Paper $34.00 ISBN: 9781861892300 Published April 2005 For sale in North and South America only
E-book $15.50 to $34.00 ISBN: 9781861895639 Published April 2005

The Idea of North

Peter Davidson

The Idea of North
Distribution by the University of Chicago Press only to customers in the USA and Canada. Customers elsewhere should visit the UK website of Reaktion Books.

Peter Davidson

Distributed for Reaktion Books

272 pages | 15 halftones | 6.15 x 9.25 | © 2004
Paper $34.00 ISBN: 9781861892300 Published April 2005 For sale in North and South America only
E-book $15.50 to $34.00 ISBN: 9781861895639 Published April 2005
North is the point we look for on a map to orient ourselves. It is also the direction taken throughout history by the adventurous, the curious, the solitary, and the foolhardy. Based in the North himself, Peter Davidson, in The Idea of North, explores the very concept of "north" through its many manifestations in painting, legend, and literature.

Tracing a northbound route from rural England—whose mild climate keeps it from being truly northern—to the wind-shorn highlands of Scotland, then through Scandinavia and into the desolate, icebound Arctic Circle, Davidson takes the reader on a journey from the heart of society to its most far-flung outposts. But we never fully leave civilization behind; rather, it is our companion on his alluring ramble through the north in art and story. Davidson presents a north that is haunted by Moomintrolls and the ghosts of long-lost Arctic explorers but at the same time, somehow, home to the fragile beauty of a Baltic midsummer evening. He sets the Icelandic Sagas, Nabokov's snowy fictional kingdom of Zembla, and Hans Christian Andersen's cryptic, forbidding Snow Queen alongside the works of such artists as Eric Ravilious, Ian Hamilton Finlay, and Andy Goldsworthy, demonstrating how each illuminates a different facet of humanity's relationship to the earth's most dangerous and austere terrain.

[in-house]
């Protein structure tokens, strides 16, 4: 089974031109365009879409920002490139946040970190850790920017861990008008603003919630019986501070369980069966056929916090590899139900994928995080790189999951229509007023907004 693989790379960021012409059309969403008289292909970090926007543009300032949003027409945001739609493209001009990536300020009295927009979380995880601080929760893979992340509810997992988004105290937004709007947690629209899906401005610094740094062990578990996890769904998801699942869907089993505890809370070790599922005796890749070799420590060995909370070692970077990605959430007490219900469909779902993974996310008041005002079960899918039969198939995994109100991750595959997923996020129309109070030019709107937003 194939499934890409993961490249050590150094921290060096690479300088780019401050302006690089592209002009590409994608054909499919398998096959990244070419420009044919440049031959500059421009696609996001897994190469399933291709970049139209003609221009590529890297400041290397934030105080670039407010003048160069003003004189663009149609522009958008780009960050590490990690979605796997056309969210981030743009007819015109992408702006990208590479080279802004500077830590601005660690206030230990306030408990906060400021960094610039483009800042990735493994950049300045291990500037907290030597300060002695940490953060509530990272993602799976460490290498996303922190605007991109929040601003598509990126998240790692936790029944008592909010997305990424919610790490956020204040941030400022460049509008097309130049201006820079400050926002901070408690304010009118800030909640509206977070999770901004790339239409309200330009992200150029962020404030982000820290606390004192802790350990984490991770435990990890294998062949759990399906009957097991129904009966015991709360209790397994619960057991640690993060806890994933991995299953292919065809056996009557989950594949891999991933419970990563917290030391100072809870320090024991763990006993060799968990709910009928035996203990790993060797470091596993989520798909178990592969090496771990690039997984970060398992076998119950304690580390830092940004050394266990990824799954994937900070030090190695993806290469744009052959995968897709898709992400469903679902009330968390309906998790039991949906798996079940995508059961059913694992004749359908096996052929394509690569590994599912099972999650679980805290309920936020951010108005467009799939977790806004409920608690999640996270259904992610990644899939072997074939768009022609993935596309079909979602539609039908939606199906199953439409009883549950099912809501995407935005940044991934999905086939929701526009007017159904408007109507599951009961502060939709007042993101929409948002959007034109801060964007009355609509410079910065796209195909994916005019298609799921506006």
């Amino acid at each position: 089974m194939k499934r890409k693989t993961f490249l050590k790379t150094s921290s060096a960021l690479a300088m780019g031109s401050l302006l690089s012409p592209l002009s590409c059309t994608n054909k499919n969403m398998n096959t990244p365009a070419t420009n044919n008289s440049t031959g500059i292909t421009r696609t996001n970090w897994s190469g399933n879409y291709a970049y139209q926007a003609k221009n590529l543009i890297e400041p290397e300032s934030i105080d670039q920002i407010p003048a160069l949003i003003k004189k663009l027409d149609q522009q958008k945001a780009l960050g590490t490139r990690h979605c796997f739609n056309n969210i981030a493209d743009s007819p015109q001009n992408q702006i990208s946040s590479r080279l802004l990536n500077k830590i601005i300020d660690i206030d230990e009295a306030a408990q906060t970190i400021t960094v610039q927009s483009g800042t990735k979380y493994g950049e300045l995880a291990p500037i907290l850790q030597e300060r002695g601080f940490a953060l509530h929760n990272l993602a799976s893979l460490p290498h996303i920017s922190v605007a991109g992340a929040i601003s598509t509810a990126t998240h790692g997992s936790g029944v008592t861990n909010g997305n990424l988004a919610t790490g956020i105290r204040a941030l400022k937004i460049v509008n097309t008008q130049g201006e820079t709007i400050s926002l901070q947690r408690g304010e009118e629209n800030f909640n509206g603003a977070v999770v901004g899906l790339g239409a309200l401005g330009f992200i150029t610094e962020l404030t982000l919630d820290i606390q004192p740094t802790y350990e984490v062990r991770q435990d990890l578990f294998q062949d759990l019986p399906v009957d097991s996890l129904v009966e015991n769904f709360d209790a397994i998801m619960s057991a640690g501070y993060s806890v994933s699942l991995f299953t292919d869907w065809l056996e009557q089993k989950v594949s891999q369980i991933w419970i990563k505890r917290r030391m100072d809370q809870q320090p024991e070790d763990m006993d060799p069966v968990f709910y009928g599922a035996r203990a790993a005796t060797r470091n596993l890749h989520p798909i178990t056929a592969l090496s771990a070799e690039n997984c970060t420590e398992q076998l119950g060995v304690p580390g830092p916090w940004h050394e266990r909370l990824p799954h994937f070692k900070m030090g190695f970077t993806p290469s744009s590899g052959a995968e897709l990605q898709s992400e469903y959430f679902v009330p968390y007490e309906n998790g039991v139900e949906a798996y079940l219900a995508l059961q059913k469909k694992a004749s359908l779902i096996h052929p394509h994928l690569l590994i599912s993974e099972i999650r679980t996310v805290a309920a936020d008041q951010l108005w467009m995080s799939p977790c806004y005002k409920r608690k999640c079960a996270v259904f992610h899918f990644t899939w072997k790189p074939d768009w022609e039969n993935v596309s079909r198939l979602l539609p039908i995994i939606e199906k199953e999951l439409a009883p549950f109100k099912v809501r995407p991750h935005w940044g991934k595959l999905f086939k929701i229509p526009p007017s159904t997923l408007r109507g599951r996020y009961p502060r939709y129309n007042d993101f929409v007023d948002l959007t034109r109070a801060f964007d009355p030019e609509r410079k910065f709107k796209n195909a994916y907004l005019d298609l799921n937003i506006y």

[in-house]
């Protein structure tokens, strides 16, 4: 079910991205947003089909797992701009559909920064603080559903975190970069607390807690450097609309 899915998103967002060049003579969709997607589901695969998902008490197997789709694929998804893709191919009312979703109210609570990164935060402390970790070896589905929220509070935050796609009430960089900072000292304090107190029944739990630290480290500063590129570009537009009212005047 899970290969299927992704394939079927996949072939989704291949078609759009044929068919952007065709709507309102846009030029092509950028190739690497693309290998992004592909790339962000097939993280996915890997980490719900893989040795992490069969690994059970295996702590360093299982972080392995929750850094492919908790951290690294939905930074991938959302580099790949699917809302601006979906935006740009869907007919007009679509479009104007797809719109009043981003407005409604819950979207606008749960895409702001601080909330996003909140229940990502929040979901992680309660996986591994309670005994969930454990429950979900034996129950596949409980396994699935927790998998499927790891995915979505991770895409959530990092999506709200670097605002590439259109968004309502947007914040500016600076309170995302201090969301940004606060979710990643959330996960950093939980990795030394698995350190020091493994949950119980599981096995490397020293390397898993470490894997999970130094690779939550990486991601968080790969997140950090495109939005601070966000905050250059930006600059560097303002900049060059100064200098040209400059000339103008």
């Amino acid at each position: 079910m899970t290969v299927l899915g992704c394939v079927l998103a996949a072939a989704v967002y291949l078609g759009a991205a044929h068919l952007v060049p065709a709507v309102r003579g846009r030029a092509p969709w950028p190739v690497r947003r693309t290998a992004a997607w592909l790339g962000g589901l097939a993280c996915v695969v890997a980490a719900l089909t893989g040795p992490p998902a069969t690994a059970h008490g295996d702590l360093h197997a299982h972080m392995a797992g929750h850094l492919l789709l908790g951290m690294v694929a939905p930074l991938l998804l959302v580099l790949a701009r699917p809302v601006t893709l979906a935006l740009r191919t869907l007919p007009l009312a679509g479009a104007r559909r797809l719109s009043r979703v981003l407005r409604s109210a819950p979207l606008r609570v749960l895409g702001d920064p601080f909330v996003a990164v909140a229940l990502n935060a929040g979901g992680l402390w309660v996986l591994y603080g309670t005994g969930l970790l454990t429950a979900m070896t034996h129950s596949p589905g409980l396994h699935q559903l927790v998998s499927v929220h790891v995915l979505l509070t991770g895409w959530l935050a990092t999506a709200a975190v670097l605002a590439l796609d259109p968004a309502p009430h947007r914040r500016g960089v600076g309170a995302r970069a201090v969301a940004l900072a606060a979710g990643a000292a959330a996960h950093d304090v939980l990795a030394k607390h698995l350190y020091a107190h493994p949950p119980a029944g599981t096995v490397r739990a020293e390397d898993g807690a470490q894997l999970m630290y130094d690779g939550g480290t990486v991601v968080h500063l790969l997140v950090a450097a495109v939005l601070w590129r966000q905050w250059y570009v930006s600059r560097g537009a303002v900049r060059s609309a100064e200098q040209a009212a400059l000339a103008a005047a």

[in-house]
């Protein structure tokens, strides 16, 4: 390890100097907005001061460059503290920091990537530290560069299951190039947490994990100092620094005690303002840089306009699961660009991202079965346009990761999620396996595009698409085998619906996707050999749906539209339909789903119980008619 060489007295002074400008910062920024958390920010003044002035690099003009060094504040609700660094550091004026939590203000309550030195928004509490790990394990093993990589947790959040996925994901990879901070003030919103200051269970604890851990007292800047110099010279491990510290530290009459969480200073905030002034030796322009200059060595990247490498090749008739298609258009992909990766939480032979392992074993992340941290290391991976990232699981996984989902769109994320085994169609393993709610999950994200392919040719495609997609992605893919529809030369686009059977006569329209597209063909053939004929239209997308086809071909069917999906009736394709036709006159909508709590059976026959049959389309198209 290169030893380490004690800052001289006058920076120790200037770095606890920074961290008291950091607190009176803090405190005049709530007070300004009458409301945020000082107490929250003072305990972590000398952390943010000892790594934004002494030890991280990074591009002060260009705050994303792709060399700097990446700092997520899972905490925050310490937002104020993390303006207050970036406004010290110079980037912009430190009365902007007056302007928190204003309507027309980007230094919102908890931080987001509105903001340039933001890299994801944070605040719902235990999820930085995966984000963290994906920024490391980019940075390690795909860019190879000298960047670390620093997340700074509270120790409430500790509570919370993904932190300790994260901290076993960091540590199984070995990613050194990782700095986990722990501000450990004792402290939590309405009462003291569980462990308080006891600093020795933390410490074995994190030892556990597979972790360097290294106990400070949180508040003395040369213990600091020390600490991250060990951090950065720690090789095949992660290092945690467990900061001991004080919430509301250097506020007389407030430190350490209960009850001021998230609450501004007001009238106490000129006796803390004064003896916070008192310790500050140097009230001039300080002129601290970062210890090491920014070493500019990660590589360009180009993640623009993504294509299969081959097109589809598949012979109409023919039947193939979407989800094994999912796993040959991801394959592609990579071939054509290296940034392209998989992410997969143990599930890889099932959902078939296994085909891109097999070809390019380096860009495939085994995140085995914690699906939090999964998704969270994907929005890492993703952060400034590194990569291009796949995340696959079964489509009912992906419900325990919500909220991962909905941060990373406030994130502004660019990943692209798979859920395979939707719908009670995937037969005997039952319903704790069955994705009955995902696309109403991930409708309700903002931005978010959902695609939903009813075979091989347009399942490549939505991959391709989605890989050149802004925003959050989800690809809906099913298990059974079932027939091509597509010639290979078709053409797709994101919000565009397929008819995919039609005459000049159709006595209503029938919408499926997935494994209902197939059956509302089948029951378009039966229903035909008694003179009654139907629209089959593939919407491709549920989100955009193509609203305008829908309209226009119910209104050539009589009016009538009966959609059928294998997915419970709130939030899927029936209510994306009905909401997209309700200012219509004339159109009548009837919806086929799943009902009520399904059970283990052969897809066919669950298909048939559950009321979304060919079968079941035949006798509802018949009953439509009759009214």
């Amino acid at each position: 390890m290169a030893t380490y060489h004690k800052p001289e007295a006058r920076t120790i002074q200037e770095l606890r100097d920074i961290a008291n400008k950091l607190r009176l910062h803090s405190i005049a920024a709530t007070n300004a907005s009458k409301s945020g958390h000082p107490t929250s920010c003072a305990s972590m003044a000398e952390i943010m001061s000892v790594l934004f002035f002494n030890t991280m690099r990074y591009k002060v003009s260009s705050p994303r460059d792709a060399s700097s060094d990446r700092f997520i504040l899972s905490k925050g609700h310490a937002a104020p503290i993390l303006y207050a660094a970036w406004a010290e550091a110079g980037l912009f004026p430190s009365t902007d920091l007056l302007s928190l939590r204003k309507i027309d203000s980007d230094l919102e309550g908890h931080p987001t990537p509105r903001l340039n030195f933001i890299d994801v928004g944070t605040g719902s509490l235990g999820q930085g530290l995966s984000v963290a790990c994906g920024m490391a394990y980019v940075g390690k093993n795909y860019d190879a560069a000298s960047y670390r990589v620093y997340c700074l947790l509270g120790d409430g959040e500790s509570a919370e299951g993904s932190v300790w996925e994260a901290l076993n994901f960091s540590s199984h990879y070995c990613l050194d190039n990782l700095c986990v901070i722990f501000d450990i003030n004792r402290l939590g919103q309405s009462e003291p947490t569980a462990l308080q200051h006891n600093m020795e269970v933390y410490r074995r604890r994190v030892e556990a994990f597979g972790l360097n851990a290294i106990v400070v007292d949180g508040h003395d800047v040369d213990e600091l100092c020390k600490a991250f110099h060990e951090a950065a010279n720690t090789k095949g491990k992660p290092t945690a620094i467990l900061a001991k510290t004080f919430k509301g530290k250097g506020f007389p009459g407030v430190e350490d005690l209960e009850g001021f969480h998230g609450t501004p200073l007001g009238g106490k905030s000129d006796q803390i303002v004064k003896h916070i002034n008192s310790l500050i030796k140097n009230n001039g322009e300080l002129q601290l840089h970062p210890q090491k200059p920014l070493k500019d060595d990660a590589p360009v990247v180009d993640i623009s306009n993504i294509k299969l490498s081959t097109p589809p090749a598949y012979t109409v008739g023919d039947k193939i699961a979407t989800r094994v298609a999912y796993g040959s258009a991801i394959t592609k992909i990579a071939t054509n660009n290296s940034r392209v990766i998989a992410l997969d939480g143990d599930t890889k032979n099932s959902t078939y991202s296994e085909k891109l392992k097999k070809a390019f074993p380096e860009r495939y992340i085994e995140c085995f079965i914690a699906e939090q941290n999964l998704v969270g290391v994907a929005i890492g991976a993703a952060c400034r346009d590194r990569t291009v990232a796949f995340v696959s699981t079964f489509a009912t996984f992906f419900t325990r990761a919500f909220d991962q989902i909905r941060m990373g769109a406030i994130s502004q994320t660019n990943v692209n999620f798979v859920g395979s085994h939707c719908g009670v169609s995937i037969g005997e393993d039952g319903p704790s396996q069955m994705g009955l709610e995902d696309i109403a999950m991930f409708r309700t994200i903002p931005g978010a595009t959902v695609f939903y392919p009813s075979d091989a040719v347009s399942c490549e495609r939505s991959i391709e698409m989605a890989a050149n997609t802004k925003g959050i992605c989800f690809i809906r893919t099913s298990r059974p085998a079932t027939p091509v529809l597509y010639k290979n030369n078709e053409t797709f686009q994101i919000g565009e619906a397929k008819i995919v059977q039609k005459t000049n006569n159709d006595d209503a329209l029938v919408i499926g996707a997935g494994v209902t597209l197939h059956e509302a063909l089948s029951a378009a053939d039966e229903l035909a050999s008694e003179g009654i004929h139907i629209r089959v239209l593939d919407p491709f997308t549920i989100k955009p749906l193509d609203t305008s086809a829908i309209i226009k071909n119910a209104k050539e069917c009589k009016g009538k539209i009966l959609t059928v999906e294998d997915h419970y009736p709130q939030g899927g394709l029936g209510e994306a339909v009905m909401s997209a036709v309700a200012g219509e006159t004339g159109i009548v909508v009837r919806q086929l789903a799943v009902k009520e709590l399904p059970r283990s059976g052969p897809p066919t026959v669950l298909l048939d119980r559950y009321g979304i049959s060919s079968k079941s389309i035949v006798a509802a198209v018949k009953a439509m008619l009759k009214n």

Through the lens of Davidson's easy erudition and astonishing range of reference, we come to see that the north is more a goal than a place, receding always before us, just over the horizon, past the last town, off the edge of the map. True north may be unreachable, but The Idea of North brings intrepid readers closer than ever before.
Introduction: True North
I. Histories
—Ideas of North from Antiquity to the Twentieth Century
—Treasures and Marvels of the North
II. Imaginations of North
—Ice and Glass
—The North in the 1930s: Auden and Ravilious
—Imagined Northern Territories
—Northern Summer
—Northern Exile
III. Topographies
—Japan and China
Epilogue: Keeping the Twilight
Photographic Acknowledgements
Review Quotes
Richard Price | Scotland on Sunday
"What is the North? Although it’s almost always that bit further from wherever you happen to be, Peter Davidson’s new study manages to pin down its elusive cultural quality for long enough to offer new insights and lyrical evocations."
Aberdeen Evening Express